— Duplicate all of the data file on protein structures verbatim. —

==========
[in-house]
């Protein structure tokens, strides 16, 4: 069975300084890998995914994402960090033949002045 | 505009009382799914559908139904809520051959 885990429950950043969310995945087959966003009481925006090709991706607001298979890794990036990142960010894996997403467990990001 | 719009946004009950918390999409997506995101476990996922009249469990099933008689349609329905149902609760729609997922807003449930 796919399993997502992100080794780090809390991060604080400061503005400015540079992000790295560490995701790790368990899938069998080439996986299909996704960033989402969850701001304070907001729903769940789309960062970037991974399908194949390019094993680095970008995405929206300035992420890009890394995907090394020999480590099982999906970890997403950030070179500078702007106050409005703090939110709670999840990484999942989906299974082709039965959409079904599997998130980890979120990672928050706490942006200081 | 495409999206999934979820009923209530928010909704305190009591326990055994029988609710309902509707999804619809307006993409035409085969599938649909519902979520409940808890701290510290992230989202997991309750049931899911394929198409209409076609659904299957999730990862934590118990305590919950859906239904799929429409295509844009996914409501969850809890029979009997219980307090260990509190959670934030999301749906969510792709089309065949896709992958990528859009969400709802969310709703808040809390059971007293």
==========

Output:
[in-house]
């Protein structure tokens, strides 16, 4: 069975300084890998995914994402960090033949002045 | 505009009382799914559908139904809520051959 885990429950950043969310995945087959966003009481925006090709991706607001298979890794990036990142960010894996997403467990990001 | 719009946004009950918390999409997506995101476990996922009249469990099933008689349609329905149902609760729609997922807003449930 796919399993997502992100080794780090809390991060604080400061503005400015540079992000790295560490995701790790368990899938069998080439996986299909996704960033989402969850701001304070907001729903769940789309960062970037991974399908194949390019094993680095970008995405929206300035992420890009890394995907090394020999480590099982999906970890997403950030070179500078702007106050409005703090939110709670999840990484999942989906299974082709039965959409079904599997998130980890979120990672928050706490942006200081 | 495409999206999934979820009923209530928010909704305190009591326990055994029988609710309902509707999804619809307006993409035409085969599938649909519902979520409940808890701290510290992230989202997991309750049931899911394929198409209409076609659904299957999730990862934590118990305590919950859906239904799929429409295509844009996914409501969850809890029979009997219980307090260990509190959670934030999301749906969510792709089309065949896709992958990528859009969400709802969310709703808040809390059971007293």